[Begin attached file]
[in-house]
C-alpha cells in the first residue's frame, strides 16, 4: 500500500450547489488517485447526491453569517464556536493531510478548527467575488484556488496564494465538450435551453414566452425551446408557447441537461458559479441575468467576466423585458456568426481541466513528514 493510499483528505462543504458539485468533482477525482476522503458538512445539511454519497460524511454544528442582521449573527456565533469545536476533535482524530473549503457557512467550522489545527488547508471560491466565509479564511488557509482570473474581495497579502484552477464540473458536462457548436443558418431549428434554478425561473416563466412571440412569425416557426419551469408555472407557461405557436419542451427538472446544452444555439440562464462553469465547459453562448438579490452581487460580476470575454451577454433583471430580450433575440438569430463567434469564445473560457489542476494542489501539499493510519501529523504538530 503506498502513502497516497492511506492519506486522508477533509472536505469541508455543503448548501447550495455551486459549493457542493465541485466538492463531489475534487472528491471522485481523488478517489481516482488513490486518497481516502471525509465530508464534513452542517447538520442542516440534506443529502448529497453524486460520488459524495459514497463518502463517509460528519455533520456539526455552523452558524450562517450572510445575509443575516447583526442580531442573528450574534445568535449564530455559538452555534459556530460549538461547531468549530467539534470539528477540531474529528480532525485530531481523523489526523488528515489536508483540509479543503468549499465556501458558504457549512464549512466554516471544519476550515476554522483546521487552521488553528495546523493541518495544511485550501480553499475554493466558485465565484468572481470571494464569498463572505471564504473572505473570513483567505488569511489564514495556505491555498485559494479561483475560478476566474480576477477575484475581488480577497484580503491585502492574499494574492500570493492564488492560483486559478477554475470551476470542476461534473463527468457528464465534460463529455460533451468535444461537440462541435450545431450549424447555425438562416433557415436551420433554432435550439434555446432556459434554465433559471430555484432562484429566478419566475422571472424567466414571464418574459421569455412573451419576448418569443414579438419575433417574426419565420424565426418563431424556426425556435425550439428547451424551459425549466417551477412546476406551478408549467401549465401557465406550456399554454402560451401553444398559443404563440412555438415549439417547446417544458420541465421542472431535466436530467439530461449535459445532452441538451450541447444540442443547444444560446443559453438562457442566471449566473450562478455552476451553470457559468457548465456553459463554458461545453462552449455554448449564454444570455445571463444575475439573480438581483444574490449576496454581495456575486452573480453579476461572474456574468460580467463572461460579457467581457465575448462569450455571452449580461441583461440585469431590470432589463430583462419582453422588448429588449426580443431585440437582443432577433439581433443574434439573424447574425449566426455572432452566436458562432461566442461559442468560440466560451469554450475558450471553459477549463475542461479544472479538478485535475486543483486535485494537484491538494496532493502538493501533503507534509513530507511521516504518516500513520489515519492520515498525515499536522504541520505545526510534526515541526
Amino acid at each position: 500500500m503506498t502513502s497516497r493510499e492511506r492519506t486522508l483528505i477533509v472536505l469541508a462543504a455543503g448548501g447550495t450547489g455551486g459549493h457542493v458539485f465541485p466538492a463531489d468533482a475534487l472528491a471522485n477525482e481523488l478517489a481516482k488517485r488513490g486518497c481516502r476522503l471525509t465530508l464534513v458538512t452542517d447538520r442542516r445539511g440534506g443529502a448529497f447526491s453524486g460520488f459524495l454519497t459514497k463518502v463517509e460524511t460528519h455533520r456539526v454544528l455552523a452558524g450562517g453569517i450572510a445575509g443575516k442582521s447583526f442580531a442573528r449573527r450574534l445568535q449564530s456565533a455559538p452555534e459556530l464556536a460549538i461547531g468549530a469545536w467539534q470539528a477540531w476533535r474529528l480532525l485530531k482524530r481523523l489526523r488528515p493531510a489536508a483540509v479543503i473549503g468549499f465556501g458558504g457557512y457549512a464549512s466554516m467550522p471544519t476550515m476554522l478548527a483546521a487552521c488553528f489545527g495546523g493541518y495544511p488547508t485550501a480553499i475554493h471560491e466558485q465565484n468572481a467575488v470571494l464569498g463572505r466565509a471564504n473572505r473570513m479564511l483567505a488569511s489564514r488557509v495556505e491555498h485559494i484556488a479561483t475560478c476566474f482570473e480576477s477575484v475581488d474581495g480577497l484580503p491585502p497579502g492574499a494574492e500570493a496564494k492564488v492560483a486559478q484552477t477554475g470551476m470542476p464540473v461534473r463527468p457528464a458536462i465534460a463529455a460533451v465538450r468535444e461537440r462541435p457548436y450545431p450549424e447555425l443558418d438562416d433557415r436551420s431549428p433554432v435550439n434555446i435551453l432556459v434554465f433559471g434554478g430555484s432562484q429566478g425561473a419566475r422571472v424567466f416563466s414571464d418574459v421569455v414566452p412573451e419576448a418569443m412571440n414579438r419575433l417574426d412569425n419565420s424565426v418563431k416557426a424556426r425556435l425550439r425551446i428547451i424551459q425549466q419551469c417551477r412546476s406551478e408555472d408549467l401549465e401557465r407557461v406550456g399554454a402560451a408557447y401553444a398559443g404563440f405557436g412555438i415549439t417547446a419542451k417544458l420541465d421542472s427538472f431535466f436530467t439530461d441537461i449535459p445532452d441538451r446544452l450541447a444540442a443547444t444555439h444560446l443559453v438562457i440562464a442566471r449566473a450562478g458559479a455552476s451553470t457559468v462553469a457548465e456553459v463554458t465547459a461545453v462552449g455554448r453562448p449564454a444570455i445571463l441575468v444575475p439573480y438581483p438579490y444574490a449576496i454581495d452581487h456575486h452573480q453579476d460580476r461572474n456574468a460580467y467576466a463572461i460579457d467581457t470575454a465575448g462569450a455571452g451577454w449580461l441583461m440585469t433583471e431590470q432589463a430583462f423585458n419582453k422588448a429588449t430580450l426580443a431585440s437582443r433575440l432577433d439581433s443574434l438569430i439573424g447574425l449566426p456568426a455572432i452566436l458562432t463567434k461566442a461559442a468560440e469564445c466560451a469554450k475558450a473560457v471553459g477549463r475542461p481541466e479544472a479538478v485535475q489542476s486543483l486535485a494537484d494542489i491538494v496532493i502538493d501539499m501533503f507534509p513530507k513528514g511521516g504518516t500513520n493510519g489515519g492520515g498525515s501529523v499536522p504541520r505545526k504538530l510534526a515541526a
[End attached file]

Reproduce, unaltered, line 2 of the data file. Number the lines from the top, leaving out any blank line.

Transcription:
C-alpha cells in the first residue's frame, strides 16, 4: 500500500450547489488517485447526491453569517464556536493531510478548527467575488484556488496564494465538450435551453414566452425551446408557447441537461458559479441575468467576466423585458456568426481541466513528514 493510499483528505462543504458539485468533482477525482476522503458538512445539511454519497460524511454544528442582521449573527456565533469545536476533535482524530473549503457557512467550522489545527488547508471560491466565509479564511488557509482570473474581495497579502484552477464540473458536462457548436443558418431549428434554478425561473416563466412571440412569425416557426419551469408555472407557461405557436419542451427538472446544452444555439440562464462553469465547459453562448438579490452581487460580476470575454451577454433583471430580450433575440438569430463567434469564445473560457489542476494542489501539499493510519501529523504538530 503506498502513502497516497492511506492519506486522508477533509472536505469541508455543503448548501447550495455551486459549493457542493465541485466538492463531489475534487472528491471522485481523488478517489481516482488513490486518497481516502471525509465530508464534513452542517447538520442542516440534506443529502448529497453524486460520488459524495459514497463518502463517509460528519455533520456539526455552523452558524450562517450572510445575509443575516447583526442580531442573528450574534445568535449564530455559538452555534459556530460549538461547531468549530467539534470539528477540531474529528480532525485530531481523523489526523488528515489536508483540509479543503468549499465556501458558504457549512464549512466554516471544519476550515476554522483546521487552521488553528495546523493541518495544511485550501480553499475554493466558485465565484468572481470571494464569498463572505471564504473572505473570513483567505488569511489564514495556505491555498485559494479561483475560478476566474480576477477575484475581488480577497484580503491585502492574499494574492500570493492564488492560483486559478477554475470551476470542476461534473463527468457528464465534460463529455460533451468535444461537440462541435450545431450549424447555425438562416433557415436551420433554432435550439434555446432556459434554465433559471430555484432562484429566478419566475422571472424567466414571464418574459421569455412573451419576448418569443414579438419575433417574426419565420424565426418563431424556426425556435425550439428547451424551459425549466417551477412546476406551478408549467401549465401557465406550456399554454402560451401553444398559443404563440412555438415549439417547446417544458420541465421542472431535466436530467439530461449535459445532452441538451450541447444540442443547444444560446443559453438562457442566471449566473450562478455552476451553470457559468457548465456553459463554458461545453462552449455554448449564454444570455445571463444575475439573480438581483444574490449576496454581495456575486452573480453579476461572474456574468460580467463572461460579457467581457465575448462569450455571452449580461441583461440585469431590470432589463430583462419582453422588448429588449426580443431585440437582443432577433439581433443574434439573424447574425449566426455572432452566436458562432461566442461559442468560440466560451469554450475558450471553459477549463475542461479544472479538478485535475486543483486535485494537484491538494496532493502538493501533503507534509513530507511521516504518516500513520489515519492520515498525515499536522504541520505545526510534526515541526